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I'm building a WinRT/WP8 app using MVVM Cross, and one of the requirements is for the user to be able to upload images. As far as the main application is concerned, a "picture" is just a byte array with some meta-data - where it actually came from is none of it's business. What I have then (so far for WinRT, haven't implemented phone at all yet) is a "IPictureSource" interface, with a GetBytes method, and 2 implementations - LivePicture and FileSystem. Each does what it needs to do to take/find an image, and returns it in the required format.

The app is a bit clunky at the moment, as the UI layer is sniffing device capabilities, and only allowing filesystem if a camera isn't available

What I want to do is abstract these a bit, possibly have two child viewmodels, one dedicated to the camera (that enables itself if available) and one for the filesystem, or maybe even a collection, if the device has more than one camera, to give the user the maximum choice.

Either way, I want to have a design whereby I have multiple sources for a picture, that are all capable of returning the appropriate data.

In the old days, I would expose a "PictureTaken" event on IPictureSource, and cycle through the child objects from the parent, register each event and process them through a common handler.

I can't see why that wouldn't still work, but as I've got a bit of breathing room to make the most of the new technologies (particularly async/await) is there now a better way of doing that, particularly one I could unit test?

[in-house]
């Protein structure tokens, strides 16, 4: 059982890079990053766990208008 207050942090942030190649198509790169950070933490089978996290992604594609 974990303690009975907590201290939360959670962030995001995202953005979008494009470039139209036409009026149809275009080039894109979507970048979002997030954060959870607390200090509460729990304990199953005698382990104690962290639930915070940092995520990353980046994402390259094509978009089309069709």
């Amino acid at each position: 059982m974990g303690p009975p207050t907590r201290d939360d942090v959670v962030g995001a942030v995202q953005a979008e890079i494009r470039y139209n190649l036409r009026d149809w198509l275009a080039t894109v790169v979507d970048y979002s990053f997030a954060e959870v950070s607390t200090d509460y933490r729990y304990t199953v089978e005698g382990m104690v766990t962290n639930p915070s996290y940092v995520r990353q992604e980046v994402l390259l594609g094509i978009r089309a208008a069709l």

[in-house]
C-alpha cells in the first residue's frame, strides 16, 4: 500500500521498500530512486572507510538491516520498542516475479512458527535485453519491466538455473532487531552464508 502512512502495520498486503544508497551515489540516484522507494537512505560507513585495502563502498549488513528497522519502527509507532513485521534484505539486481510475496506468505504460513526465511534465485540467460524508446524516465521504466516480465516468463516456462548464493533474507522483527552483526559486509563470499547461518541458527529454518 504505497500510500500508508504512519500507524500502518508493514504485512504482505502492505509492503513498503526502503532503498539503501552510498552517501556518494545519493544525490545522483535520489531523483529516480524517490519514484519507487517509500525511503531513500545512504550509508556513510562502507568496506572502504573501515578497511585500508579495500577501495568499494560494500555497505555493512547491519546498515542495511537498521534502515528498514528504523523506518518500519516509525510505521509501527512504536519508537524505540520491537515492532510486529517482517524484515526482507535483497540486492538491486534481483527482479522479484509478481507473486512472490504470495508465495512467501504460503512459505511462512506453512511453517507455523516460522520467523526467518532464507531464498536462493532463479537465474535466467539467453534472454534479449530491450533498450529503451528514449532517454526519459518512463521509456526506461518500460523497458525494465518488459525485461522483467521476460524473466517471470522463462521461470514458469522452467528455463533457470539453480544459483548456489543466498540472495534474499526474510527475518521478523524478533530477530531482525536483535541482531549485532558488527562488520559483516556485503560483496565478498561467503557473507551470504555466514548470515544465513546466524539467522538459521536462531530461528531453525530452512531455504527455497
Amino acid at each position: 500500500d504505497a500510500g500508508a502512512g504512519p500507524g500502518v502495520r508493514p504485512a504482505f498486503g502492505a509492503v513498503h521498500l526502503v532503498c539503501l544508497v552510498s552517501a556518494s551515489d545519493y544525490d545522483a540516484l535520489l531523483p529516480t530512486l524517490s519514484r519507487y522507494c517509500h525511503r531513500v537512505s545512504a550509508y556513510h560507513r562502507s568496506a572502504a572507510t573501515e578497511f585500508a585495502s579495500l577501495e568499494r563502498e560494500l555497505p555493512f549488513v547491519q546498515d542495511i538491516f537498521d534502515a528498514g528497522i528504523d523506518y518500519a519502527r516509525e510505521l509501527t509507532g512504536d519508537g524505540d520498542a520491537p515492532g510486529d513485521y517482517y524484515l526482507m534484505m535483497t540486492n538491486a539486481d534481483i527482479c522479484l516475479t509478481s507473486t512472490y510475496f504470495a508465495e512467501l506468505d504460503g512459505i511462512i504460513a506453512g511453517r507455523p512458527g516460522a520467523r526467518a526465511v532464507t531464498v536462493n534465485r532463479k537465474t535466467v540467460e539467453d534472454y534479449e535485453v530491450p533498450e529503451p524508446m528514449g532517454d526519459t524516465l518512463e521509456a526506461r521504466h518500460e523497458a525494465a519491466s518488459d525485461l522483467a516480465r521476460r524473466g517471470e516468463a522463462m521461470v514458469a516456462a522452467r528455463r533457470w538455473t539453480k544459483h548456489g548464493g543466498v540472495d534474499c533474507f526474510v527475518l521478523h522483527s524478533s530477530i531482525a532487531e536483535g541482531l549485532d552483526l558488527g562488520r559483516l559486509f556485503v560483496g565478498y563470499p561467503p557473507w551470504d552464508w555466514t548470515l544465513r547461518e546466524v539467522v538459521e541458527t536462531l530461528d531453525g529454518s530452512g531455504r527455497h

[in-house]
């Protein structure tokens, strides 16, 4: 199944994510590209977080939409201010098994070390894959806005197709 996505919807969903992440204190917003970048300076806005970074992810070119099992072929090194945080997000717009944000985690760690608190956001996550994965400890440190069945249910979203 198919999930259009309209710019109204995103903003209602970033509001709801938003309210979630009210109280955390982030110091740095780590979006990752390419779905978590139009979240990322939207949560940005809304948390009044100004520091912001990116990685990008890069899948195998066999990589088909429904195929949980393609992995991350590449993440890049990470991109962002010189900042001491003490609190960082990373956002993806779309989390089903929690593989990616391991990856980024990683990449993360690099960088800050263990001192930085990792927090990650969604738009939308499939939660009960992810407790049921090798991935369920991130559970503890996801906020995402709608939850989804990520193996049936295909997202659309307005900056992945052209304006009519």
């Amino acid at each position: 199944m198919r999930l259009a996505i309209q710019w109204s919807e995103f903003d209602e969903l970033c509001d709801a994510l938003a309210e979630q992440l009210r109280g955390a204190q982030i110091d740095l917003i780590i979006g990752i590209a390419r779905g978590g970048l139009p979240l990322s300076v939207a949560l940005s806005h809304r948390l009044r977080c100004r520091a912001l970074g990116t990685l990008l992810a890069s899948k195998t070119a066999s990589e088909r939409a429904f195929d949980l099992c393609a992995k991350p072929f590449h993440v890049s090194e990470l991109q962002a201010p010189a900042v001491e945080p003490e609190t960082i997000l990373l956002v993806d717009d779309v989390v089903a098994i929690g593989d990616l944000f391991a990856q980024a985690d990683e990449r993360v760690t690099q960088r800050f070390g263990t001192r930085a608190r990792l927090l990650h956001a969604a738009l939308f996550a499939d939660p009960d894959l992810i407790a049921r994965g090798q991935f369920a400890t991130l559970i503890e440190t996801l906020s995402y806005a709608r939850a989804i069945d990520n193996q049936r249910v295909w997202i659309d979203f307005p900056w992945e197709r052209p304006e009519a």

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If you'd like to get rid of these event handlers, check my answer here. Perhaps your MVVM framework provides already an event aggregator.

  • hmm, so the Observer pattern again then, obviously, tonight performing as the Event Aggregator. Thanks, I think MVVM Cross has a Messenger class, but I've not seen it in action. Having a look now ... – TobyEvans Jan 29 '13 at 10:19
  • yep - that's how to do it. There's a PCL compliant messenger class in MVVM Cross. I do seem to be getting multiple subscriptions on the same viewmodel (that's been reloaded a few times). I suspect a Singleton is going to be needed now somewhere, but I'm definitely going in the right direction now. Thanks – TobyEvans Jan 29 '13 at 12:41
  • Do you use a composer like MEF? That may occur that you subscript to the aggregator from the VM's constructor. I always got this, when I wanted to reuse a VM, but it got instantiated everytime I just wanted to reactivate it. Regarding MEF, the solution was to put the part creation policy attribute like this: [PartCreationPolicy(CreationPolicy.Shared)]. Instead of setting it to CreationPolicy.NonShared. – Michael Schnerring Jan 29 '13 at 14:03
  • hey - not sure that's actually going to be a problem in the real application, I just threw some code together to see if it worked in principle. I had one VM which subscribed to a message in its constructor, and another VM which published. I went back and forth a few times, so a new callback was added each time to the messagehub. When the message was published, it went to all the subscribers, ie the callbacks defined each time the HomeVM was created. But this isn't the real way I'll be using it in the actual app, it'll be messaging from an unknown number of child VMs to a parent ... – TobyEvans Jan 30 '13 at 11:18
  • I think the most important part is, that you need to differ between these two cases: 1. If you walk back and forth between two different VM's/views, but the state of them is kept, it means, that you reactivate them. So you need to get the instance you created already on the first visit of this VM/view. 2. If you really like to create new ones, you also instantiate them everytime you walk back or forth. If you instantiate them everytime you actually want to reactivate it, you create a huge amout of VM's. And causes a lot of event catching, dependent on how long the app ran. – Michael Schnerring Jan 30 '13 at 12:30

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